Angus chuckled, propping Marius’ head up with a pillow.  “No reason you would.”

“My Da doesn’t have any family.  He told me he doesn’t.”

“Listen to me, lad—What’s your name?”


Angus brushed dark hair away from the boy’s forehead. “Marius, your Da and I haven’t spoken since we were young.  I didn’t even know he lived here—I didn’t even know he had a son.  How old are you?”

“Eleven.” Marius opened his mouth to ask another question but groaned when Angus touched his wound.

The man gently examined the gash.  “It doesn’t look like you fell.”

Marius swallowed.  His Da told him if he ever let on about the whippings he received, he’d be sorry.  In a respectable village like Tipney, beating one’s son for no reason would be frowned upon and might get Julian thrown into the village prison.

“It was down by the rocks.  I slipped on some moss.” The lie burned on Marius’ tongue.  Angus seemed so kind.

“You didn’t fall, lad.  This looks like a whip mark.  Believe me, I’ve seen it all.” Angus wet a cloth in the bucket of water Molly had brought in.

“Well, it isn’t.  I fell—” Marius’ voice cracked, tears demanded release.  Why did he want to cry like a fool in front of a stranger?  He didn’t care if the man did claim to be his uncle.  Marius’ face turned red and he tried to sit up.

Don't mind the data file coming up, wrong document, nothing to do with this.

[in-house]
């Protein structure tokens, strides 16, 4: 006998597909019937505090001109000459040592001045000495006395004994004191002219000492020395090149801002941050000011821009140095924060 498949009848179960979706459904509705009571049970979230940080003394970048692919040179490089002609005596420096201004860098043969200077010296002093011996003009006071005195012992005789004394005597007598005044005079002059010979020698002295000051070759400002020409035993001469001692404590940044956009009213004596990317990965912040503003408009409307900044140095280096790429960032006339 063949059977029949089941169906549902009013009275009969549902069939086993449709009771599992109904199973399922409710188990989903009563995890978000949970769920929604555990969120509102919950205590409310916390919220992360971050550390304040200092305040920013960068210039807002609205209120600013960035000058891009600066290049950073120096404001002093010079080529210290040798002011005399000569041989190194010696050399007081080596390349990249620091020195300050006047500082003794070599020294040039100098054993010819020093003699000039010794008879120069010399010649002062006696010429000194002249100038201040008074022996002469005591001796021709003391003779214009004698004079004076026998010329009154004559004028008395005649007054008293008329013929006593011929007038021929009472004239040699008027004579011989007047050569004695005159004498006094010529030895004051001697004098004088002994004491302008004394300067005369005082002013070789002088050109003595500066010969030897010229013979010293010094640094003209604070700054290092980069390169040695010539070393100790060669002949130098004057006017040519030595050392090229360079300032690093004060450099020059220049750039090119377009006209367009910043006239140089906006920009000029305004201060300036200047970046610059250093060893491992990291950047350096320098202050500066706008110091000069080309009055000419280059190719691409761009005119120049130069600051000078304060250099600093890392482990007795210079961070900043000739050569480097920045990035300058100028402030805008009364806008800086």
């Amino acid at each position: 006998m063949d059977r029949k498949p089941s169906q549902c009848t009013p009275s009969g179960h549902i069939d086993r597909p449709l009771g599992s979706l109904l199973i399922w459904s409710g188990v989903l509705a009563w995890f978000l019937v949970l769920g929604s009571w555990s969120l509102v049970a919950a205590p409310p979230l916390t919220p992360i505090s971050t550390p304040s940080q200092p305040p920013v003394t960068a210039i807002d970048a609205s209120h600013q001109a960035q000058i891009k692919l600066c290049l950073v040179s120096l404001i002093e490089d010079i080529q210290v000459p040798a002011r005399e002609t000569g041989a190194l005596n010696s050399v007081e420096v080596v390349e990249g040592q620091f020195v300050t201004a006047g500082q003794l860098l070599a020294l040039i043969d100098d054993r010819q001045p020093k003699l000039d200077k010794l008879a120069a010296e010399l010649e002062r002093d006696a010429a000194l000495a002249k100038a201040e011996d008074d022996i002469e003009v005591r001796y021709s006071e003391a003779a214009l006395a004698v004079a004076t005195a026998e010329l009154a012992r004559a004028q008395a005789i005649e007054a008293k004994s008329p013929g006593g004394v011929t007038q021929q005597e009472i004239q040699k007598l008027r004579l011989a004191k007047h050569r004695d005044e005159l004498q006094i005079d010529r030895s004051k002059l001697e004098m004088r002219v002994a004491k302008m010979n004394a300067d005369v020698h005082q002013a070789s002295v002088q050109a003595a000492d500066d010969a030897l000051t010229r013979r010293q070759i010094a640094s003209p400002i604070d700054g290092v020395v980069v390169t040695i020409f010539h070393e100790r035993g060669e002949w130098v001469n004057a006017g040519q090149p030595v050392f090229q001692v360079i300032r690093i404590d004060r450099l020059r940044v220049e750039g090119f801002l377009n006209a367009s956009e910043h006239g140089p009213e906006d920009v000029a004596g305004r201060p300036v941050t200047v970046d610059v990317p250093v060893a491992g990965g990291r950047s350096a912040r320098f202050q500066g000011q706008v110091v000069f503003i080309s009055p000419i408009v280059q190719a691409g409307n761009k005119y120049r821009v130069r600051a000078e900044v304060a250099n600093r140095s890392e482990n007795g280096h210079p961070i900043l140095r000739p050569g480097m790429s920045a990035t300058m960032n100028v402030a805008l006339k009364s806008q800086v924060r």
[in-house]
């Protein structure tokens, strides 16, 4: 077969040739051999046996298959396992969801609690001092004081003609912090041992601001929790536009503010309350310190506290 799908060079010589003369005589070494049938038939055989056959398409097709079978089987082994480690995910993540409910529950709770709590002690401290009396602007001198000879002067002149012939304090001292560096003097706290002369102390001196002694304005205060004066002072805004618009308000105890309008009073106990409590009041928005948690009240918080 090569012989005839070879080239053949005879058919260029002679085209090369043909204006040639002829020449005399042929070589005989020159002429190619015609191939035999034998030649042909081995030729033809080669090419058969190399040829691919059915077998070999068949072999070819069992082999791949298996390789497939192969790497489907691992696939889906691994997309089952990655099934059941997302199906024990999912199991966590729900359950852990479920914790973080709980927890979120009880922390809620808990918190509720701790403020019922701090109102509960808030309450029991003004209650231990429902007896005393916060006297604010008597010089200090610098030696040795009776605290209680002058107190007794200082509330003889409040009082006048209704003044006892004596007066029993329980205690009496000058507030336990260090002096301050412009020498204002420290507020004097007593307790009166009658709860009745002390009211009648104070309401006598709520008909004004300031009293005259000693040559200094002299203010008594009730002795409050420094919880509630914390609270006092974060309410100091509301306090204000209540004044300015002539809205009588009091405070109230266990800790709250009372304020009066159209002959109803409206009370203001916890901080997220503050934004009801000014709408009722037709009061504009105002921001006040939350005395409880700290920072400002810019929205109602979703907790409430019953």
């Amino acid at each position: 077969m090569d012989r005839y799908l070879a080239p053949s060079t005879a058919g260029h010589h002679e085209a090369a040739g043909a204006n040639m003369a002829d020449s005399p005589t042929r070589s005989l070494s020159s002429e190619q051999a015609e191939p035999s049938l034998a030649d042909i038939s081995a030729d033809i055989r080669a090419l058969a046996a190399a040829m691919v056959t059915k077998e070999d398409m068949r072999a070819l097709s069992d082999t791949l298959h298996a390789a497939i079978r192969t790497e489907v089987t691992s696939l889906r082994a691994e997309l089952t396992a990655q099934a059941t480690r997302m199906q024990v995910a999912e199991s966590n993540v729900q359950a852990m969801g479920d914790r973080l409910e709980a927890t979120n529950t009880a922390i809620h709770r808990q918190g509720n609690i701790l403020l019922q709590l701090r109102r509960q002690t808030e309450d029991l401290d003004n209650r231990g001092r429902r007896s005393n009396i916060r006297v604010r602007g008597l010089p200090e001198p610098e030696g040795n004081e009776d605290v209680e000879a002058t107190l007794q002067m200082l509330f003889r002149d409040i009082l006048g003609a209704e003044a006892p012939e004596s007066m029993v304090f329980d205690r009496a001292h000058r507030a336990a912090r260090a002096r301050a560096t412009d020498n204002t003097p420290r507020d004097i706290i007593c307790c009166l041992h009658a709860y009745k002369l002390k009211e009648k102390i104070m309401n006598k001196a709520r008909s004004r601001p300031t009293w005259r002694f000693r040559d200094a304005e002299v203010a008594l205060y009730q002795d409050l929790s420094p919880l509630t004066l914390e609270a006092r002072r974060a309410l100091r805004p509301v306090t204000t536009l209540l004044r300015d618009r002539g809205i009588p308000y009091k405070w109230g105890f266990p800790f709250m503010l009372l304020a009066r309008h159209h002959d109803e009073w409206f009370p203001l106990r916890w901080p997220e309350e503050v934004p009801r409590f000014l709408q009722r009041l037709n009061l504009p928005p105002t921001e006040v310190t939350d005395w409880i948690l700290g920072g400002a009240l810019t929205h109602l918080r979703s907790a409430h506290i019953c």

Angus’ face softened.  “He beats you, doesn’t he?”

A single tear rolled down Marius’ dirty face.  “No.”

“You don’t have to lie, lad.  I knew it without asking.  I can see the bruises on your neck and arms.” A large, yet gentle hand wrapped around Marius’ slender wrist.  “Does he beat your mother?”

The words wanted to come out, but he couldn’t say them.  Every time he thought about her, little daggers pierced his heart.  It was his fault she was dead.

“She’s passed, hasn’t she?” Molly’s compassionate voice was heard in the doorway of the cottage.

All Marius could do was bite his lip.  He would not cry in front of them.  Da said crying was for fools, women, and weaklings.

“Angus, please—” She said, taking hold of his husband’s arm.  “Don’t ask him any more questions.  Let me make him something to eat while you bandage his head.  We can talk  of this later.”

Angus nodded, wiping both eyes with the back of his hand.  The boy looked up at his uncle, searching his face.  Was it possible the man cared enough already to shed a tear on his behalf?  That kind of compassionate understanding was foreign to Marius.

“I will take you home,” Angus said, voice strong.  “Its time I talk to the brother I haven’t seen in sixteen years.”